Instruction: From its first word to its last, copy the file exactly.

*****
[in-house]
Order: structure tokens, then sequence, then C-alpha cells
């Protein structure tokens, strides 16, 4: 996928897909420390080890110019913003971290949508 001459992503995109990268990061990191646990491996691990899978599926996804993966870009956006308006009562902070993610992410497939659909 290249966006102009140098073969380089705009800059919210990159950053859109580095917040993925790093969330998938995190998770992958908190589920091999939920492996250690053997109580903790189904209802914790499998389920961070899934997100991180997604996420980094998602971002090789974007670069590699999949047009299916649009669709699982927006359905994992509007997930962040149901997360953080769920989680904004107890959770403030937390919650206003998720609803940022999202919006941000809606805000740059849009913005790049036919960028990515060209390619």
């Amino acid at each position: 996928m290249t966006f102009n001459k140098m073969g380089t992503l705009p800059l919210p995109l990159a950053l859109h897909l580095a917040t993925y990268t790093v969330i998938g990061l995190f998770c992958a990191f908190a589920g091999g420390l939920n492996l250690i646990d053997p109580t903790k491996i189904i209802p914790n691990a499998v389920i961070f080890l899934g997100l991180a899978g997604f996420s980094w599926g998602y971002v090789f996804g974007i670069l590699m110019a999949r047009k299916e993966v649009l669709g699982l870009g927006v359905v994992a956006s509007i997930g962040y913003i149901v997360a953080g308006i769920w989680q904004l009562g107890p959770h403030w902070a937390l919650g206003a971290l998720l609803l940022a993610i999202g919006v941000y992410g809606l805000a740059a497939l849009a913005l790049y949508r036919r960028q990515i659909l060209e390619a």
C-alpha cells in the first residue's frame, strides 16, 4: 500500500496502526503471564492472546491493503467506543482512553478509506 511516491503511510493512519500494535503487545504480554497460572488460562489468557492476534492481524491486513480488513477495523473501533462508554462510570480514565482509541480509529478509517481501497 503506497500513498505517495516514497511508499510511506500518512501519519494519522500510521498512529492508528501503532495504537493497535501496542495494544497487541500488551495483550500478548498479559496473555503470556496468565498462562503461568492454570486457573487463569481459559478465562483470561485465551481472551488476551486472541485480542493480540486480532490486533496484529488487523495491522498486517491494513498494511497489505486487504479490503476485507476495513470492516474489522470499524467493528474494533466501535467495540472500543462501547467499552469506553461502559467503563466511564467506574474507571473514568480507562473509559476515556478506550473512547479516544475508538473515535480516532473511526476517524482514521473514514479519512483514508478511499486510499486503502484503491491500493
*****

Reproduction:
[in-house]
Order: structure tokens, then sequence, then C-alpha cells
């Protein structure tokens, strides 16, 4: 996928897909420390080890110019913003971290949508 001459992503995109990268990061990191646990491996691990899978599926996804993966870009956006308006009562902070993610992410497939659909 290249966006102009140098073969380089705009800059919210990159950053859109580095917040993925790093969330998938995190998770992958908190589920091999939920492996250690053997109580903790189904209802914790499998389920961070899934997100991180997604996420980094998602971002090789974007670069590699999949047009299916649009669709699982927006359905994992509007997930962040149901997360953080769920989680904004107890959770403030937390919650206003998720609803940022999202919006941000809606805000740059849009913005790049036919960028990515060209390619």
């Amino acid at each position: 996928m290249t966006f102009n001459k140098m073969g380089t992503l705009p800059l919210p995109l990159a950053l859109h897909l580095a917040t993925y990268t790093v969330i998938g990061l995190f998770c992958a990191f908190a589920g091999g420390l939920n492996l250690i646990d053997p109580t903790k491996i189904i209802p914790n691990a499998v389920i961070f080890l899934g997100l991180a899978g997604f996420s980094w599926g998602y971002v090789f996804g974007i670069l590699m110019a999949r047009k299916e993966v649009l669709g699982l870009g927006v359905v994992a956006s509007i997930g962040y913003i149901v997360a953080g308006i769920w989680q904004l009562g107890p959770h403030w902070a937390l919650g206003a971290l998720l609803l940022a993610i999202g919006v941000y992410g809606l805000a740059a497939l849009a913005l790049y949508r036919r960028q990515i659909l060209e390619a």
C-alpha cells in the first residue's frame, strides 16, 4: 500500500496502526503471564492472546491493503467506543482512553478509506 511516491503511510493512519500494535503487545504480554497460572488460562489468557492476534492481524491486513480488513477495523473501533462508554462510570480514565482509541480509529478509517481501497 503506497500513498505517495516514497511508499510511506500518512501519519494519522500510521498512529492508528501503532495504537493497535501496542495494544497487541500488551495483550500478548498479559496473555503470556496468565498462562503461568492454570486457573487463569481459559478465562483470561485465551481472551488476551486472541485480542493480540486480532490486533496484529488487523495491522498486517491494513498494511497489505486487504479490503476485507476495513470492516474489522470499524467493528474494533466501535467495540472500543462501547467499552469506553461502559467503563466511564467506574474507571473514568480507562473509559476515556478506550473512547479516544475508538473515535480516532473511526476517524482514521473514514479519512483514508478511499486510499486503502484503491491500493